Posts Tagged ‘Tokyo’
Thursday, July 26th, 2018
The former Japanese Red Army activist Tsutomu Shirosaki has launched an appeal against his conviction for attempted murder.
He was found guilty in a trial at Tokyo District Court related to a May 1986 attack in Jakarta that saw a series of mortars hit the Japanese and United States embassies, though none caused injury or significant damage.
Now aged 70, Shirosaki was given a 12-year sentence in November 2016 at the conclusion of the trial, the first of a far-left activist in Japan for terrorism-related crimes for many years and the first to involve lay judges. Witnesses included the film director and former Japanese Red Army member Masao Adachi.
Notwithstanding the high-profile nature of the trial, the prosecution was undermined by its poor handling of Indonesian witness testimony. As reported in the media at the time, the court translation contained notable errors. These are a key part of Shirosaki’s appeal, which had its hearing on July 18th. (more…)
Tags: Anti-Imperialist International Brigade (AIIB), Indonesia, Japan, Japanese Red Army, Popular Front for the Liberation of Palestine (PFLP), Tokyo, Trial, Tsutomu Shirosaki
Posted in Prison Struggle
Friday, January 22nd, 2016
On January 18th, police raided a small apartment in Kita ward in Tokyo, where they uncovered hints on the whereabouts of Masaaki Ōsaka. Now aged 66, Ōsaka was an activist in the far-left radical group Chūkaku-ha and is named as a suspect in the death of a police officer during a riot in Shibuya 45 years ago.
Police announced that the apartment was a Chūkaku-ha ajito, or secret base, and that they believe Ōsaka is had been living there until a few years ago. This is the first known raid on a place where he is suspected to have resided. Ōsaka has been on the lam the longest among the most-wanted fugitives in Japan. His image remains a common sight on wanted posters at police substations, especially in Tokyo.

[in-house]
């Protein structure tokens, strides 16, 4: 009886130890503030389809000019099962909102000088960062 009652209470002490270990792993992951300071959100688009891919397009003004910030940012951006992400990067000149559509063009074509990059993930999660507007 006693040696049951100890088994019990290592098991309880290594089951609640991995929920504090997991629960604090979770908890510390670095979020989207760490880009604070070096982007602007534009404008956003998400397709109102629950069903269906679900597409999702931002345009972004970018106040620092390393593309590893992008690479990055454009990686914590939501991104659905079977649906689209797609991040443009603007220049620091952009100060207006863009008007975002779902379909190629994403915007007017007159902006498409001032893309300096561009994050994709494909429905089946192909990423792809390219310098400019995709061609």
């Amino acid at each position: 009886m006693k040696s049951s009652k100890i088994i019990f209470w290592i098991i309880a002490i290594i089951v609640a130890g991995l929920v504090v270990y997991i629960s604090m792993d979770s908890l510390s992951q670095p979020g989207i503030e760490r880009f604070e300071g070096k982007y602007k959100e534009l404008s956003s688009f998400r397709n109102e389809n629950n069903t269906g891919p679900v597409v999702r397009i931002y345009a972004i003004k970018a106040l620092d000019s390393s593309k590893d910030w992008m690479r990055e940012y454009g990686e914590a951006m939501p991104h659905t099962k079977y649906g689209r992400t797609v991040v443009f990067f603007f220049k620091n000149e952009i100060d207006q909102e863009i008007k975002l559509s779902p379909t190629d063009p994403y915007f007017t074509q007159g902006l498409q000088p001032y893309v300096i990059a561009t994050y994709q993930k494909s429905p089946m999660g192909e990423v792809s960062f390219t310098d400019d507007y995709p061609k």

Police perennially make announcements about Ōsaka as they find the crumbs left behind on his fugitive trail. In 2012, an ajito was exposed in Tachikawa City, west Tokyo, and items seized from it revealed possibilities that Ōsaka was hiding out somewhere in Kita ward. (more…)
Tuesday, January 19th, 2016
Here is a quick overview of some armed attacks and social turbulence in Japan over the past few years. There must be many things missing, but for the sake that this news below doesn’t make it through the translation and information void, and to spread black anarchy, the following could be interesting reading…
14 January 2016, Okinawa – 380 demonstrators blockade police outside the site of a proposed new U.S. military base. The United States aims to relocate Futenma U.S. base in Okinawa to Henoko Bay, Nago, which is bitterly contested by locals and environmentalists. 50,000 U.S. service personnel and their families are based in Japan. The United States have never ended their occupation since the horrific atomic bombings of Hiroshima and Nagasaki and subsequent invasion at the end of World War 2. Many people in Japan and especially Okinawa, where the bulk of U.S. troops are based, resent their presence and want them to leave. Many people in Japan are against the expansion of Japan’s Self-Defence forces and increasingly militarist and security-orientated policies. (more…)
Sunday, September 28th, 2014
Some 16,000 people rallied Tuesday 23/09 in Tokyo against the government’s plan to restart nuclear reactors, more than three years after the Fukushima disaster. It was one of the largest anti-nuclear demonstrations since the state nuclear watchdog on September 10 approved plans to restart two reactors at the Sendai plant in southern Japan.
“Three and a half years has passed since the nuclear accident, but self-examination has yet to be made,” Nobel literature laureate Kenzaburo Oe told the Tokyo rally, according to public broadcaster NHK. “The government is going ahead with the plan to resume operation at the Sendai plant without compiling sufficient anti-disaster plans,” Oe said.